A great method that many successful people use is externalization and visualization. You can read more about it on the internet, but basically, it involves you imagining yourself successfully completing the task at hand. For example, try to remember that time where you ran into a difficult exam or a difficult part of it where you absolutely had no idea of what the answer was, but after reading the question a few times, incrementally breaking the question down, you answered that section flawlessly. What you do is the next time you run into something like that again, you take these steps to calm you down. You remember the difficulty of the question. You remember focusing all your brain power onto it. Then, you remember and visualize that eureka moment and power through that exam.
Meditation is also another great tool that you can use. Make it a habit to meditate regularly. Maybe an hour or even just 30 minutes a day – devote it into meditation. Studies have shown that meditation promotes focus and free-thinking. On one specific study, it was proven that those people who meditated at least 30 minutes a day showed a notable boost in exam scores compared to those who didn’t.
One of my favorite quotes from Abraham Lincoln is this:
Give me six hours to chop down a tree, and I will spend the first four sharpening the axe.
Don’t waste time doing unnecessary things! If you have a cluttered desk, you will obviously be fidgeting with a lot of things, and spending so many hours wasted away. Keep your desk clean, and only keep the things related to the task on hand on your desk. Anything that isn’t necessary to get the job done should be kept in the desk drawer, or at least away from sight.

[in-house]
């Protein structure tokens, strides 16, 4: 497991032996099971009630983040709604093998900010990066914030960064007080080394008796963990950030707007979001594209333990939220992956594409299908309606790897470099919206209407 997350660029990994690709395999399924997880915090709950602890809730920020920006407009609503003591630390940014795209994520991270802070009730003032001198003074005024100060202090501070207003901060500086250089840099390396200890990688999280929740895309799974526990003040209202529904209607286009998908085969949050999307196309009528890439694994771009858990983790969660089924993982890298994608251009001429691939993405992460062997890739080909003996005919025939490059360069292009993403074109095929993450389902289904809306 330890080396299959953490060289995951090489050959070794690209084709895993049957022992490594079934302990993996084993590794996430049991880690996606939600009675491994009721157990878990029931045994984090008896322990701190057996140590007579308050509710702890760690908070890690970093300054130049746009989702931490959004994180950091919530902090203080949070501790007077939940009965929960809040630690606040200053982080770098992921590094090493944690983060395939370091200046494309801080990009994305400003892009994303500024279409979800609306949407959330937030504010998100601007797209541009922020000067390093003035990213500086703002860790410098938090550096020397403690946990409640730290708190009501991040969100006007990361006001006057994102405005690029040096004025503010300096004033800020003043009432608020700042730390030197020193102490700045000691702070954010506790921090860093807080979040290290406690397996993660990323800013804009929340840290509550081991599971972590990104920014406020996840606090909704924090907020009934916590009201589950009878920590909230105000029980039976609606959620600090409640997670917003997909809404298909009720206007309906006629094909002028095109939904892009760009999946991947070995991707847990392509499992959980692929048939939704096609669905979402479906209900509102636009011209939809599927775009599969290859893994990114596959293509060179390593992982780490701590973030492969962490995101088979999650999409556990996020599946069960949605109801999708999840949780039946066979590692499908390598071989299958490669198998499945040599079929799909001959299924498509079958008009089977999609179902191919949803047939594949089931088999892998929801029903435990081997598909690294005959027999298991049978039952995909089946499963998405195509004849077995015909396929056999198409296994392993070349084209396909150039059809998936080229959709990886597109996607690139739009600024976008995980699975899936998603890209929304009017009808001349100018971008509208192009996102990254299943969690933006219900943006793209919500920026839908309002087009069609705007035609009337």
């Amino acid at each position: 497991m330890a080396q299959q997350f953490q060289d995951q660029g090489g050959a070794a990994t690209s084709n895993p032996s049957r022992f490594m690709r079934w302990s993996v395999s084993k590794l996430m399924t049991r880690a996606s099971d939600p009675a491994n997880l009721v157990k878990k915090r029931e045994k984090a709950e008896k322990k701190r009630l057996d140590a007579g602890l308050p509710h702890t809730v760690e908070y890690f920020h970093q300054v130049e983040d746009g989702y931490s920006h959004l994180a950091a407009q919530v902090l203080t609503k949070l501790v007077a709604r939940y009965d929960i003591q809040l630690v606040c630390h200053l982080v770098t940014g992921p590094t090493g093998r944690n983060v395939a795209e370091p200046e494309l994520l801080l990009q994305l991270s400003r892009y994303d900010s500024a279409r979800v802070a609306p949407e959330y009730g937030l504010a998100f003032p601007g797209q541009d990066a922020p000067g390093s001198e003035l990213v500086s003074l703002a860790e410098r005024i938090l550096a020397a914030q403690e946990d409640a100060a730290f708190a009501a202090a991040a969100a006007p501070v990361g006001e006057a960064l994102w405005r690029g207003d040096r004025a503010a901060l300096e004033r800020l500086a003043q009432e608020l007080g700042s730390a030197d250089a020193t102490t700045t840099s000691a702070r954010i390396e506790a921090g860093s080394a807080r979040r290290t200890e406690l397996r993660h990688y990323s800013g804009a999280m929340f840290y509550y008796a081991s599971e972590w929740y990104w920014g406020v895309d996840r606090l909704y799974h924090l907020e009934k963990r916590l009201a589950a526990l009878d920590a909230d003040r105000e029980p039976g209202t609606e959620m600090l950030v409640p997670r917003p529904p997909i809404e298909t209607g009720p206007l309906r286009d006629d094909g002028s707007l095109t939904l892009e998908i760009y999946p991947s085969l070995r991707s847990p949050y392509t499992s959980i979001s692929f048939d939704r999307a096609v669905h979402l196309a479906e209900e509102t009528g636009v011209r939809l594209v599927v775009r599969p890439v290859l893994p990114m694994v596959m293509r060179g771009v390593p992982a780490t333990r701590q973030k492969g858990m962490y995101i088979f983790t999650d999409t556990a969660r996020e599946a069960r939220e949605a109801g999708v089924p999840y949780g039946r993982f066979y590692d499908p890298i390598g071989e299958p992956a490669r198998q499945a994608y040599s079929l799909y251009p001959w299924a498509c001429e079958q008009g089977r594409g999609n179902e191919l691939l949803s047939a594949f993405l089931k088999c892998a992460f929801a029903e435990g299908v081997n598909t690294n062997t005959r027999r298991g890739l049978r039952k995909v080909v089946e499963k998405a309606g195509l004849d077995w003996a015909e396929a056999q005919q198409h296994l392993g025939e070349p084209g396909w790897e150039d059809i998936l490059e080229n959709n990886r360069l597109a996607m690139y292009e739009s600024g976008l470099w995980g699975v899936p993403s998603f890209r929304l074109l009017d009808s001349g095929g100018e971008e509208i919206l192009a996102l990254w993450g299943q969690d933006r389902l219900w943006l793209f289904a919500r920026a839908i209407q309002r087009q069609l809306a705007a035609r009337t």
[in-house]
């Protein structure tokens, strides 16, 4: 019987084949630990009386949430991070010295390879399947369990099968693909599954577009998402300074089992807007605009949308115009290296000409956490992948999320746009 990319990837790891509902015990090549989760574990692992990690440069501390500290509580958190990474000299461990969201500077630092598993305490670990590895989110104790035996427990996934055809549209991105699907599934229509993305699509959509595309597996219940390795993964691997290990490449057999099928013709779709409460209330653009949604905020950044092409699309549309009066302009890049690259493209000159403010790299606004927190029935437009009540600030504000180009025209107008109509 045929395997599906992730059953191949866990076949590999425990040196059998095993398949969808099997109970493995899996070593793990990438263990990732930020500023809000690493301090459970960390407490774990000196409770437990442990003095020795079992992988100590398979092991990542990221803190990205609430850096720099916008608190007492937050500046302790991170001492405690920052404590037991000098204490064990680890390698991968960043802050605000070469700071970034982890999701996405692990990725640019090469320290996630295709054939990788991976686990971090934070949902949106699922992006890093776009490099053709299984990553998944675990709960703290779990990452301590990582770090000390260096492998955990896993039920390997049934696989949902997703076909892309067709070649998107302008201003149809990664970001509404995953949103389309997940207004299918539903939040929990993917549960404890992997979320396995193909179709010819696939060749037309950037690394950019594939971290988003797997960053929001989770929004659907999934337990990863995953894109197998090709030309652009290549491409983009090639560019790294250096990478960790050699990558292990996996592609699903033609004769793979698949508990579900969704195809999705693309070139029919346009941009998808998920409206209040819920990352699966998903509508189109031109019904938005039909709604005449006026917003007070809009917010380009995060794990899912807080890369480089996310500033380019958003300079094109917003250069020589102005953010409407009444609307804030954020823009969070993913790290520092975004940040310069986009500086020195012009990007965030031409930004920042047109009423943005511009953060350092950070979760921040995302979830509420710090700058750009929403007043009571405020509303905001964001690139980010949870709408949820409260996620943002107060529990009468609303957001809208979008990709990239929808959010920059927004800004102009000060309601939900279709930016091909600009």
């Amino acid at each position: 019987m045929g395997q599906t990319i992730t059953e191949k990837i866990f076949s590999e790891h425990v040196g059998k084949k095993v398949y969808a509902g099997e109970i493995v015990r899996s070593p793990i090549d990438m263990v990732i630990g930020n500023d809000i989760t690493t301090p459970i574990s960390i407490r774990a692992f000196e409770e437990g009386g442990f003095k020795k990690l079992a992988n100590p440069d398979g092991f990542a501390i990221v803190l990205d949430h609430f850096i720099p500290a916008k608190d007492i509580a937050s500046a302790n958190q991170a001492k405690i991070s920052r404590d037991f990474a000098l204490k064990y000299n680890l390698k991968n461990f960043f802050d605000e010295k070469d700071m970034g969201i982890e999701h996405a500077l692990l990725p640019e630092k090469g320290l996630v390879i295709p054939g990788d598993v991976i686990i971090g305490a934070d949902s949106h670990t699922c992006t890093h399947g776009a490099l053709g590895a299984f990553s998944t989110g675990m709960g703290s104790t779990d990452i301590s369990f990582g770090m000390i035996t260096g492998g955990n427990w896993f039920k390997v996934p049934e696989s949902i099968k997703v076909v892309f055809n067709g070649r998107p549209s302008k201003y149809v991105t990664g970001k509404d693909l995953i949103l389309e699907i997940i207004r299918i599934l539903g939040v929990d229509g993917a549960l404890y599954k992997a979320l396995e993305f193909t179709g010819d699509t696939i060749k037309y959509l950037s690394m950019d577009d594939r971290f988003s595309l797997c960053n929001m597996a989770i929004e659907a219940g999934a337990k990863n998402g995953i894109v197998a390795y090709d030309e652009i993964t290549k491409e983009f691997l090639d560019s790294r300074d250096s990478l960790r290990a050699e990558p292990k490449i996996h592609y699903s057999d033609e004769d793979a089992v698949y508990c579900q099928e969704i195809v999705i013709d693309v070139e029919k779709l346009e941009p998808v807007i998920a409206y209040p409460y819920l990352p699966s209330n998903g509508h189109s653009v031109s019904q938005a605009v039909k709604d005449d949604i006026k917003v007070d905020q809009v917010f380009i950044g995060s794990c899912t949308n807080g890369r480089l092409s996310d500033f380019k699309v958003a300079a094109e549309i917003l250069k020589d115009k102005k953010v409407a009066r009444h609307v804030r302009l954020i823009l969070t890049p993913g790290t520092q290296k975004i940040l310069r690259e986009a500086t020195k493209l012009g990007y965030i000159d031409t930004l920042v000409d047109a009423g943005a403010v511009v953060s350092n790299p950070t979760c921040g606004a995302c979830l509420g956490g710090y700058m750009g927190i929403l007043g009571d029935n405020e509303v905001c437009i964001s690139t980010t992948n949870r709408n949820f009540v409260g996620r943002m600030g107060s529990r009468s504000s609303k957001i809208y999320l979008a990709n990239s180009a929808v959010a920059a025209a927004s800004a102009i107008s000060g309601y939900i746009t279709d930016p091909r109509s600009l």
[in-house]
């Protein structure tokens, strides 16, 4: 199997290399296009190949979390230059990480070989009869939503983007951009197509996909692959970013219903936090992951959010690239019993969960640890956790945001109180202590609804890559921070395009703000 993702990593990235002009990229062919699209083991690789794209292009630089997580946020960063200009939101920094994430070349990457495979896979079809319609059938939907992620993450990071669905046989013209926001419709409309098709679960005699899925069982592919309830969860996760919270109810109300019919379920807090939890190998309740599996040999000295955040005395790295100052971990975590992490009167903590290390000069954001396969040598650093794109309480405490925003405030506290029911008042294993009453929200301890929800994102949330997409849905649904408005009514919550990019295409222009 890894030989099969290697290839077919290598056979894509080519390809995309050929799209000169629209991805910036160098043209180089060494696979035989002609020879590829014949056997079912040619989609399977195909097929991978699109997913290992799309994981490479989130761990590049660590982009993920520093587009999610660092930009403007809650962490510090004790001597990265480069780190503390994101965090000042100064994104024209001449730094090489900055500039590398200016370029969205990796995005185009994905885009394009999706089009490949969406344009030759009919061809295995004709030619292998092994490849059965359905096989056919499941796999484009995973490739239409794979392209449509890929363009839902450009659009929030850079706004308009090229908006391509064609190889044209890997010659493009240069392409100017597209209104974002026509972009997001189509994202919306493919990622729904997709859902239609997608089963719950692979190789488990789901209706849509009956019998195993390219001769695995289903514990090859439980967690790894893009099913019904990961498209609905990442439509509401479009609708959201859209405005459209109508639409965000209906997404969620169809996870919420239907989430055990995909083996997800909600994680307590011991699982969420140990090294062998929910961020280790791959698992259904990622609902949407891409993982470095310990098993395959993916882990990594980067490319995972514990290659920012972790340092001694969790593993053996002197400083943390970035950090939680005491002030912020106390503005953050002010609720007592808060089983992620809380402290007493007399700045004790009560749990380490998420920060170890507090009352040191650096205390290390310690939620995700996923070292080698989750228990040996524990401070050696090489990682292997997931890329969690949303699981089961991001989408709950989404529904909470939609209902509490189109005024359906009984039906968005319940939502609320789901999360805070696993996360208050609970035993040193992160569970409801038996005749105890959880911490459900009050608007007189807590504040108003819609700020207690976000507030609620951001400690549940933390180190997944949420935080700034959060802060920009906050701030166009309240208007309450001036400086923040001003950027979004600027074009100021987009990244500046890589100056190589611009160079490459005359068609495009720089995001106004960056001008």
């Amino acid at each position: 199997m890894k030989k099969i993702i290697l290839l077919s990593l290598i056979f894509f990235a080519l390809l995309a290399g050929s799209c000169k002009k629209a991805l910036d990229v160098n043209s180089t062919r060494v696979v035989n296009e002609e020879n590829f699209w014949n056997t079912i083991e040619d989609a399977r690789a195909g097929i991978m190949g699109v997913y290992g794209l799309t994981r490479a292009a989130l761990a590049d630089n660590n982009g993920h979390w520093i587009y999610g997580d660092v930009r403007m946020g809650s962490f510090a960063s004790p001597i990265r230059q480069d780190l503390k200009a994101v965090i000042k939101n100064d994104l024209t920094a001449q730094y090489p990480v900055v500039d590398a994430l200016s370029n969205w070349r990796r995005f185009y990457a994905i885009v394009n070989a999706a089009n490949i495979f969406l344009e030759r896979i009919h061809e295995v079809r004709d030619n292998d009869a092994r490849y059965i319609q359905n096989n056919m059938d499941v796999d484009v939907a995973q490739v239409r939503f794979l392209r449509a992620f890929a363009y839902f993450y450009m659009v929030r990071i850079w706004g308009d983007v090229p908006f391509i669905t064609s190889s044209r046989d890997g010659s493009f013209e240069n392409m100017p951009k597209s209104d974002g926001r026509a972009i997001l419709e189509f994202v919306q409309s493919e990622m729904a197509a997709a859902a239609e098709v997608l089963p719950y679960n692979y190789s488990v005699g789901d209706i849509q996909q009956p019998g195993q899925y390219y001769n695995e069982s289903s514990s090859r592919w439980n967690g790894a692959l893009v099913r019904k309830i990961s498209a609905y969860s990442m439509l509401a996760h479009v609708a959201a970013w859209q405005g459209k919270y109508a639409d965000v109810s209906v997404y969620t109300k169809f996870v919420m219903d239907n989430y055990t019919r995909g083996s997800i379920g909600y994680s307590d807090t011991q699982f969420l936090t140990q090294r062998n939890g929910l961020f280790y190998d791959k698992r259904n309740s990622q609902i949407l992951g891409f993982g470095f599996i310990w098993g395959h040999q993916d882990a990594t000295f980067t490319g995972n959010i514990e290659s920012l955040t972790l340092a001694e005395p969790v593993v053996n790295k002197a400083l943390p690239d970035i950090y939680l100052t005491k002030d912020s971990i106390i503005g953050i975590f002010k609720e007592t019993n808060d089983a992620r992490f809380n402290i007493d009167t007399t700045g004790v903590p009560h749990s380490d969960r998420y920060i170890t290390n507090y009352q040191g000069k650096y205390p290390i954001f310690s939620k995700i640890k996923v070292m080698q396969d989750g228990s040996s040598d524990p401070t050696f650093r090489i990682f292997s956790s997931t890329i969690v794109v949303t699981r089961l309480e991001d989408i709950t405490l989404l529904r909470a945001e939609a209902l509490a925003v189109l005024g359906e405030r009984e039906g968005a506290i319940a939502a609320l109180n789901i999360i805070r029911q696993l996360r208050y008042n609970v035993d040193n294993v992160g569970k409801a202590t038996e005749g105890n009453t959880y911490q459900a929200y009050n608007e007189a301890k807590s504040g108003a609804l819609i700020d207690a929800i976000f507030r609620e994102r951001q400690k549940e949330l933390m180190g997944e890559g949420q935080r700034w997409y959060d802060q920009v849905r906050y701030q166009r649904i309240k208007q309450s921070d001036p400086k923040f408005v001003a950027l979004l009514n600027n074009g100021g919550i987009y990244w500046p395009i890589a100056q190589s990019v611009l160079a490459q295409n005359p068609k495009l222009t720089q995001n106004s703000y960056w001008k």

Create a schedule and stick to it. Be serious about it, though! So many people create phony schedules just to seem like they have a lot of work to do, but aren’t actually following it. Keep motivation at an all-time high, and don’t forget to always stick to the task at hand.
If you have problems remembering, keep some post-it’s on places you frequent every day. On the bathroom mirror, on the fridge door, next to your computer screen – anywhere you can think of. Be creative about this!
Like mentioned earlier, find unproductive time you can fill in with studying. Like on the commute to class, or while trying to fall asleep at night. Instead of listening to music, listen to some recordings of your lectures.
Always try to get a good night’s sleep of 6-8 hours a day. When you sleep, your brain goes into REM sleep, which basically takes all the things that you have learned today and commits them to long term memory. This is one reason why an overnighter before an exam is one of the dumbest things you can do. Sure, maybe you might remember some things for the exam, but when you wake up from your post-exam crash, you’ll find that you don’t really remember much. Study in increments and always rest afterwards to get the maximum memory retention possible.
It’s been proven by studies that exercise is good for your body as it increases your concentration and cognitive abilities. If you exercise, you’re mentally conditioning your brain to focus. So whenever you can, try to get some exercise into your schedule. Not only does your body benefit, but so does your brain, and transversely, your exam grades do too.
Couple exercise and rest, and to see the best combination of memory retention and the focus you need to read everything thoroughly. These go hand in hand, and when used in a combination creates a very dangerous combination – dangerous to everyone else trying to get good grades, that is.
It should be no surprise that the scout’s honor makes it onto this list. Always be prepared. Before your exam, create what your schedule will look like. Some people keep studying well into 5 minutes before the exam and forget some basic things like eating. This is bad. Be prepared and create a timetable so that when you walk into the exam room, you’re bold, confident, and ready to massacre the behemoth that is the exam.
Remember to check all the things you need inside the exam room – and make sure these are ready a week before the actual exam! Check your calculator’s battery, the ink in your pens, and the lead in your pencil. Don’t leave one stone unearthed. The reason why you’ll want to do this a week in advance is so that if people tend to remember things last minute, and for you last-minute might still be 2 days before your exam.
That’s it! These are the tips that you’ll need to ace that exam. The rest is down to you. Memorize them. Learn them. Live by them. In no time, with a little hard work, you should turn that C into an A. Good luck.